With Oculus’ (now Facebook’s) Rift and Sony’s Project Morpheus, virtual reality seems to be making a strong return to digital interactive entertainment. Ever since the holodeck of Star Trek fame first appeared on television and the rise of video game entertainment in the late 70s and early 80s, gamers of all walks have dreamed of the day that their favorite games might come to life and their total immersion in a virtual world might be realized.
The technology from Oculus and Sony promises quite a lot, but the relative simplicity of the games currently in development — a street luge sim and a shark-diving experience — coupled with the admittedly cumbersome hardware that makes even the strongest of necks quiver makes the reality of this technology’s practicality appear still yet out of reach. Let’s then take a quick look at some of the other ways that video games are attempting to reach beyond the confines of digital space. From simple physical objects to global wars fought on the LCD battlegrounds of the everyday cellphone, the lines between game and reality are becoming increasingly blurred.
One of the simplest ways that games are attempting to tie themselves firmly in the world of the physical is with the advent of physical objects representing in-game avatars. The most notable of these is Skylanders, the bright, fun platform-based game with light RPG elements that utilizes a portable dock pad with a built-in scanner to bring its many characters to life. The characters, each with its own RFID chip that stores and saves player information, are placed on the pad, the scanner then reads the chip, and transfers the information to the game to generate a playable digital version of the physical character model.
As impressive as that is, the sequel, Skylanders Giants, brought even more interactivity, as it allowed players to mix and match pieces of their favorite Skylanders toys to create even more unique characters. Even though the toys used in the game are not directly interacted with and must remain on the pad in order for the scanner to read the chip, it was a big step forward in player/game interaction. So much so that, at E3 2014, Nintendo announced its own line of toys in the same vein as the already popular Skylanders figurines. Called Amiibos, the new figurines from Nintendo will be compatible with the new Smash Bros. game at launch with more games to follow. The premise is the same as Skylanders: RFID-enabled toys will transmit data wirelessly to create digital representations of famous Nintendo characters for in-game use.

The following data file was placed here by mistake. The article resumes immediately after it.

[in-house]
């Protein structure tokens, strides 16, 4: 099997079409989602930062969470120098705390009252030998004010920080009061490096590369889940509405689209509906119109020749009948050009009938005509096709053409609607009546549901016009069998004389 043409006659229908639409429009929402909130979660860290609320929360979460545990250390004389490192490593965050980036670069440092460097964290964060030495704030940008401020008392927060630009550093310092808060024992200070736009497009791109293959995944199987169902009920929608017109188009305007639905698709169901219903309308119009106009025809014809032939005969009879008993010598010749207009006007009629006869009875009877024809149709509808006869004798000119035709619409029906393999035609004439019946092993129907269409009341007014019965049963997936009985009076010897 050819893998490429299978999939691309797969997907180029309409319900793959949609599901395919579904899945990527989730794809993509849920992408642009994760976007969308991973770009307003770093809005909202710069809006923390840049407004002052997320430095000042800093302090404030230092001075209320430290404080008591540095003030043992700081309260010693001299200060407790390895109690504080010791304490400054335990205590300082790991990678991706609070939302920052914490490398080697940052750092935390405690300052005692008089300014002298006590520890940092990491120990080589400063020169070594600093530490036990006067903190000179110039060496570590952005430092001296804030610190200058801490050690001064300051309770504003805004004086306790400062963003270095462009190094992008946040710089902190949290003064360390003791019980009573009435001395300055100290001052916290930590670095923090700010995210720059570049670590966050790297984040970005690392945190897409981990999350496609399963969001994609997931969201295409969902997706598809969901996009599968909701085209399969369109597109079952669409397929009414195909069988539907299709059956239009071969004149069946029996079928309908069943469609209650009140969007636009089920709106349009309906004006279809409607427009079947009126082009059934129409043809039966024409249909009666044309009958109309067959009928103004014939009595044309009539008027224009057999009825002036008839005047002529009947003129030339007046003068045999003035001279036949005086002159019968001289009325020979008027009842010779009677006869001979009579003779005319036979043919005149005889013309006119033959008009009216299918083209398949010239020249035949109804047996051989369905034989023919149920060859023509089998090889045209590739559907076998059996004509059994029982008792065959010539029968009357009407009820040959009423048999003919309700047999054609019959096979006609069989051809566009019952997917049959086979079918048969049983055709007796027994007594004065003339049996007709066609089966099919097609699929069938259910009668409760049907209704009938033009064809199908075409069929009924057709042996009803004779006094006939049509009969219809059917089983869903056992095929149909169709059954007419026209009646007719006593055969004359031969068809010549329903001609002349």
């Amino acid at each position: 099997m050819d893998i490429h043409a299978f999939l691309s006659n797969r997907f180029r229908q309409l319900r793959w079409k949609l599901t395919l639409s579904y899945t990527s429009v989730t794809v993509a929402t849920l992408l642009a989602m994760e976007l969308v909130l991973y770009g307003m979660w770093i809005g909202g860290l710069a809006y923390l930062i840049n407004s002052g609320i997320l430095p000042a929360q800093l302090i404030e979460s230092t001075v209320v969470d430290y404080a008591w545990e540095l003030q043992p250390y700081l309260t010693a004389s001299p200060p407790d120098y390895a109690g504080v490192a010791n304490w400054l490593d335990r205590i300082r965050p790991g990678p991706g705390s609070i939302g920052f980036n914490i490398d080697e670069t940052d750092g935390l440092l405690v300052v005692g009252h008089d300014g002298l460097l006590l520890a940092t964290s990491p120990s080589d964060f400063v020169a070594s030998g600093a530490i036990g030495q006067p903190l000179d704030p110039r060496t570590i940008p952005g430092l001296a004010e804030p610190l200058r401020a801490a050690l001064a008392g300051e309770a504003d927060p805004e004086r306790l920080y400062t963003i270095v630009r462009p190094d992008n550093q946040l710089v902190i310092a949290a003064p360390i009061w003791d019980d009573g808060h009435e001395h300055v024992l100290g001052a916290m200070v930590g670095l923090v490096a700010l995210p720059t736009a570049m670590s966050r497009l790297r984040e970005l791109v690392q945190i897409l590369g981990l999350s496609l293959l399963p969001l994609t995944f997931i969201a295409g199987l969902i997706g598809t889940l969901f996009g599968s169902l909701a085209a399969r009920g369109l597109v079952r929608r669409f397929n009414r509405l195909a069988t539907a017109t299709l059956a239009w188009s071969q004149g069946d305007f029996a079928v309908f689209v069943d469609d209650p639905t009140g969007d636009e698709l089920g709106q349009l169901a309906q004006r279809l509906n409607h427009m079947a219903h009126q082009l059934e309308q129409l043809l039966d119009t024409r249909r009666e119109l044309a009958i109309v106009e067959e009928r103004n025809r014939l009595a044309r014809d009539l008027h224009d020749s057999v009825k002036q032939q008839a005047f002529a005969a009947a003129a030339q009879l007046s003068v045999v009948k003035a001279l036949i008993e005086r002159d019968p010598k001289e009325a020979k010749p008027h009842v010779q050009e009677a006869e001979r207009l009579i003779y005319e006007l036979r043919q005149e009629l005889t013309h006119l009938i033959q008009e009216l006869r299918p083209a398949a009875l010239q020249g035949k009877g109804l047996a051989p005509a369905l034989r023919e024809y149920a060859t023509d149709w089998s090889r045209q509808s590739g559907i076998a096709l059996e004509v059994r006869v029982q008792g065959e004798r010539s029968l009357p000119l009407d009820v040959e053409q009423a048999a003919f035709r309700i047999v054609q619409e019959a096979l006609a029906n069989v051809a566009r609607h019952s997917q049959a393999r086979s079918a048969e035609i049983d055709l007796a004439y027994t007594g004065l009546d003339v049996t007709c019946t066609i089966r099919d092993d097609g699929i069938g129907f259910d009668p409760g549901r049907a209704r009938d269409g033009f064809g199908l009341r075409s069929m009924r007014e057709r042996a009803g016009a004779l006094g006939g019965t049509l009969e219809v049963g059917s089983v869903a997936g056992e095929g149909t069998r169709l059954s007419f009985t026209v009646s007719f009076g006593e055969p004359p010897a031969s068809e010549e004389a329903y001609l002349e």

Toys are just one (pricy) piece of the interactivity pie. Games in the past have tried to take advantage of every possible meaning to the word “video” in video games to less-than-successful results; the now infamous examples of the Command and Conquer series and the recently revived Tesla Effect come to mind. However, there is a new contender, a new hope, for live-action media in video games and its name is Quantum Break.
The new Xbox One exclusive from Max Payne and Alan Wake developer Remedy Studios is set to also come with a tie-in live-action television series. It ill flesh out the universe of Quantum Break and is meant to be viewed right alongside the game. Even though it’s still unclear how much the television series will change based on the play through of the individual gamer, what is clear is that Remedy is making a very bold and concerted effort to advance the use of live-action media in video game storytelling. Gamers will be able to connect with their game not only in the choices they make but by engaging with the very real characters presented in the flesh right on their own screens.
Lastly, there’s a new mobile game that has taken the connection of games with the real world to its most literal conclusion. Called Ingress, the new mobile game developed by Google Startup Niantic Labs, pits players on two sides of a global war in real world locations using nothing but their cell phones. The players win by firing digital rockets at the other side, but in order to do so, they must occupy the same space, usually a large area and usually outside, forcing players to leave their cozy gaming dens and interact with reality.
What Ingress and other games like it are trying to accomplish is the notion that gaming doesn’t have to be a hobby relegated to the relatively cramped confines of a bedroom or the anonymity of an online chat room. In this respect, games like Ingress are closer to creating a true “virtual reality” than either of the latest VR headsets. By crafting a simple narrative with easy-to-understand gameplay and pushing the entire affair outside, these interactive mobile games have achieved what VR games have been trying to achieve for decades: immersing the player entirely in a digital gaming experience.